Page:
Heimbach is a town in the district of Düren of the state of North Rhine-Westphalia, Germany. It is located on the river Rur, in the Eifel hills, approx. 20 km south of Düren. Heimbach has the smallest population of any town in North Rhine-Westphalia. The districts of the city are Blens, Düttling, Hasenfeld, Hausen, Hergarten and Vlatten, which prior to 1972 were villages with their own administration. Between Hausen and Hergarten lies the hamlet of Walbig, and between Hasenfeld and Schmidt is the hamlet of Buschfelder Hof, which formerly belonged to Blens.
Kreuzau is a municipality in the district of Düren in the state of North Rhine-Westphalia, Germany. It is located on the river Rur, approx. 5 km south of Düren.
Operation Queen was an Anglo-American operation during World War II at the Western Front at the German Siegfried Line.
The Rur Eifel lies in the district of Düren in the German state of North Rhine-Westphalia, and is a local recreation area from the regions of Cologne, Aachen, Düsseldorf, Krefeld, Mönchengladbach and Bonn. Its name comes from the river Rur and the Eifel Mountains.
The Urft Dam is a 58.50 metre high dam in the southwestern part of the state of North Rhine-Westphalia in Germany. It was built in 1905. The dam impounds the River Urft in the district of Euskirchen to create the Urft Reservoir (Urftstausee), 2.16 km² in area. The reservoir is also called the Urftsee.
The Kermeter is an upland region, up to 527.8 m above sea level (NN), which is part of the Rureifel within the North Eifel in the districts of Aachen, Düren and Euskirchen in the southwestern part of the state of North Rhine-Westphalia in Germany.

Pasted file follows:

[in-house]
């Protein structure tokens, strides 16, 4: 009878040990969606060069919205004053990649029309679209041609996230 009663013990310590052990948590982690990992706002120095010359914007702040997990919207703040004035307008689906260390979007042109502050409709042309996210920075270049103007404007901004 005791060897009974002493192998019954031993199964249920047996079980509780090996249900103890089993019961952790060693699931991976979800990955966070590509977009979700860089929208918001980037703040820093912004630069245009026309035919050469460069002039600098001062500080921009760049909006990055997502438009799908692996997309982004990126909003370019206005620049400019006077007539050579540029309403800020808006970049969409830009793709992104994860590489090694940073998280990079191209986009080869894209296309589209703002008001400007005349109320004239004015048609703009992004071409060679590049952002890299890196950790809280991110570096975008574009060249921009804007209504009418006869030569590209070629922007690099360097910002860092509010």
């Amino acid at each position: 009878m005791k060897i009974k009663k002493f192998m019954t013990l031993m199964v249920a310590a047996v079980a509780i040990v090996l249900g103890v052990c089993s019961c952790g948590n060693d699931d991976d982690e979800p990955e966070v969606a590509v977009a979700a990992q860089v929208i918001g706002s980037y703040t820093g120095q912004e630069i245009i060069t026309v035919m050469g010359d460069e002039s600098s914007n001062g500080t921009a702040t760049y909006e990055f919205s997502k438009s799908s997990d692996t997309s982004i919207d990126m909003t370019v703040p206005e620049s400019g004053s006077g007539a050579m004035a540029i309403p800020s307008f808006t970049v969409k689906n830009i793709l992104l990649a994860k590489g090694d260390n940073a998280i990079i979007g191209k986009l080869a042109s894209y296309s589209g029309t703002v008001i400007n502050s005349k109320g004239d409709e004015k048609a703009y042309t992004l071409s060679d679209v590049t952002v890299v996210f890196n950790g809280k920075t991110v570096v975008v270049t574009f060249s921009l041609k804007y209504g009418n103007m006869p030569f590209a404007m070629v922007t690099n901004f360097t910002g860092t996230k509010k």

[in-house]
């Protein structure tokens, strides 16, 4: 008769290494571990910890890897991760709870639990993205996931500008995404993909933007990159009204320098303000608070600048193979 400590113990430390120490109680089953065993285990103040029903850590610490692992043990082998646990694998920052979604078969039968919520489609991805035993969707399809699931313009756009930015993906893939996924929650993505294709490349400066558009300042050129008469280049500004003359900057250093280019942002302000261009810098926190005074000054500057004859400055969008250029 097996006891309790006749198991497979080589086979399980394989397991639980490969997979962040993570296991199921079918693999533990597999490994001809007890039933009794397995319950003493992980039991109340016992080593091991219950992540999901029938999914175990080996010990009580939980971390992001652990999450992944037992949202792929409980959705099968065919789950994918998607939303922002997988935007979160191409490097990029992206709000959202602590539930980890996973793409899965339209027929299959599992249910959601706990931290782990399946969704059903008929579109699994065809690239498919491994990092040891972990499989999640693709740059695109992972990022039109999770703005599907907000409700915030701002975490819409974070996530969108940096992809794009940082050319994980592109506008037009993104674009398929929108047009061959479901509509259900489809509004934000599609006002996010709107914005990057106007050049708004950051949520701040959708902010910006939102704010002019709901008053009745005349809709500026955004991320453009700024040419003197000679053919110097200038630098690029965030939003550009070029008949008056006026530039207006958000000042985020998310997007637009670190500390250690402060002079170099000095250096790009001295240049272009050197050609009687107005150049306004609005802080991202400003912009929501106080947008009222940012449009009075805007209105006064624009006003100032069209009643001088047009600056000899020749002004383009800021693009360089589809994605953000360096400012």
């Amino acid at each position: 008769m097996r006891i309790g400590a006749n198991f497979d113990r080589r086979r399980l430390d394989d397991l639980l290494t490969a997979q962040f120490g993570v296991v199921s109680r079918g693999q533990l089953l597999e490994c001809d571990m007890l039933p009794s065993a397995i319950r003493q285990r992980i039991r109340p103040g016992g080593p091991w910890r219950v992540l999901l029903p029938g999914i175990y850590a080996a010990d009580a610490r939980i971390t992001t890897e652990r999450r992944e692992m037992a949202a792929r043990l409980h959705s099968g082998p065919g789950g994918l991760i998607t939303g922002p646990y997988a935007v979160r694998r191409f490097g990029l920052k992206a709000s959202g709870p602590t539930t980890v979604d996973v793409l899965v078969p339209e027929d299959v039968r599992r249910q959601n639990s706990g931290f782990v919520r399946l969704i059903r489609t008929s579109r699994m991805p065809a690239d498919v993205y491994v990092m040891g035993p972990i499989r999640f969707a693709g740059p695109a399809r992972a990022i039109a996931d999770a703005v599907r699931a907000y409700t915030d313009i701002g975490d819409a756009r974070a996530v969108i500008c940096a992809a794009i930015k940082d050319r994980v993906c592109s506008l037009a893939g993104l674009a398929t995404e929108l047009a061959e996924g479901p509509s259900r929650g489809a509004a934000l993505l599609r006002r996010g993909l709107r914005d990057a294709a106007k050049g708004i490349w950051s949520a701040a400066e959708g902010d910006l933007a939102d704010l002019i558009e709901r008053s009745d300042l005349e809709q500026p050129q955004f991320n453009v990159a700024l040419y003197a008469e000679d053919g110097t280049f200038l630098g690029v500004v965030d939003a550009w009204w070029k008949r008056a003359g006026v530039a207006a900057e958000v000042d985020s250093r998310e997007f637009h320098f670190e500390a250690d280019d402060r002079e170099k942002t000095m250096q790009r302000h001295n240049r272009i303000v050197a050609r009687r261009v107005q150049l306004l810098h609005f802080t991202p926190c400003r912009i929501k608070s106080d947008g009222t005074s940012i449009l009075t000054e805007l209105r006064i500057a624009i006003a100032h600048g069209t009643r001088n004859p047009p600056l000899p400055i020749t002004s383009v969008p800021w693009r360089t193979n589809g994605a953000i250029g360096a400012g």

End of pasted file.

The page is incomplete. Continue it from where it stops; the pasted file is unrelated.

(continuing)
The Eifel Club is one of the largest rambling clubs in Germany with a membership of 28.000. Its purpose is the "maintenance of local customs, the protection and care of monuments to which it is particularly committed".
Blens Castle stands at a height of 205 m above sea level (NHN) on the eastern edge of Blens, a town quarter of Heimbach (Eifel) above the River Rur in the county of Düren, in the German state of North Rhine-Westphalia.
The Wildbretshügel, at 525.3 m above sea level (NHN), is the third highest hill in the Kermeter, an upland region which is part of the Northern Eifel. It is located near Gemünd and Hasenfeld in the counties of Euskirchen and Düren in the German state of North Rhine-Westphalia.
Wollersheim is a village in the municipality of Nideggen in the district of Düren in the German state of North Rhine-Westphalia.
The Sonnenberg, near Heimbach in the county of Düren in the state of North Rhine-Westphalia, is a hill, 393.3 m above sea level (NHN), in the Rur Eifel, a northern part of the Eifel mountains in Germany.
Burgau Castle is a water castle in Düren, located in the town forest at the edge of the district Niederau.